Home canning is something that I've been doing a long time. I always emphasize safe current methods and practices.
Sometimes that gets me in a position to not agree with the "old" ways.
There is a lot of wisdom in SOME of the old ways... but some of the old ways can be improved upon. Please notice I said some. I'm all for old fashioned skills. But with food preservation you may want to be open to new knowledge.
There are safer methods available. You have to make your own decisions.
We all make our own decisions in our own kitchens.
I also want to mention.... don't be afraid! That is the last thing I want. I've been accused of scaring people off from canning. That is not what I'm about. I believe knowledge conquers fear and I also know that some have a true fear of canning. It is so simple and so safe if you just follow simple (mostly common sense) directions.
My goal is to give beginning canners the confidence to get started. It really is simple!
Here is an example of someone who is honestly looking for answers. It may seem like we are on safety overkill. But really we are not!
That is actually a great question... and I've considered it myself. BUT I've had too many questions from people who have waterbath processed their vegetables only to have them go bad.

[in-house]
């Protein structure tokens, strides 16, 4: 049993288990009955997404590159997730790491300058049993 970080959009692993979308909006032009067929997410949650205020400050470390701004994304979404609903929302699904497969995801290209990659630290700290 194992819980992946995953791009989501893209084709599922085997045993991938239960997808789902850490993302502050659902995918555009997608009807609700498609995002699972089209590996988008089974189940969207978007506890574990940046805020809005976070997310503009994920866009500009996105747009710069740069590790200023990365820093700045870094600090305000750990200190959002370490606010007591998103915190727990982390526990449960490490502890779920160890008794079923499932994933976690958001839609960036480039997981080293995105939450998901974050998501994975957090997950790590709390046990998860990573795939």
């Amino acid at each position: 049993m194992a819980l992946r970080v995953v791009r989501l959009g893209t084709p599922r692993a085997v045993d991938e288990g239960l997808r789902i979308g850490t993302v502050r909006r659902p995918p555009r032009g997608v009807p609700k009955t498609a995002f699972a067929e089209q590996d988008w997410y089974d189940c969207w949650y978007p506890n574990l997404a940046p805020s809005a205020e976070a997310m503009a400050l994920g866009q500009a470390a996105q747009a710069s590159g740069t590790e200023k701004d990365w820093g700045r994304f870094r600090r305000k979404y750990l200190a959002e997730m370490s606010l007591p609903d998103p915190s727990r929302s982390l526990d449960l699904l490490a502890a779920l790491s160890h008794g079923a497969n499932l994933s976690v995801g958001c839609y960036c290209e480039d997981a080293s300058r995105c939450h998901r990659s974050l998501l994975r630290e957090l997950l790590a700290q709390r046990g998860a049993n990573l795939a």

I shared on facebook an article about a man who took some short cuts canning his meat and got very ill. I've heard stories of people who have died from botulism from improperly processed vegetables. One of these was directly from a friend of mine who knew the family.
The fact is some food spoilage is easy to see. Mold, fermenting and such you know is there and can take care of it. But the main concern is botulism. You can't see, smell or taste botulism.
It is something you have to decide for yourself. Obviously there are no preserving police out there. :) But I personally would NEVER ever ever open kettle can vegetables. I always use a water bath on my fruits and fruit products and pressure can meats and vegetables.
Please read through these articles and consider the risks.
I hope that helps you make your decision.
I would not eat this. You are right to be concerned. Chili MUST be pressure canned. Do it the correct way and you won't have to worry.
Now here is a fact: You may never change their minds. Even so you can
graciously give them the safety information.... then smile and let them make their own decision.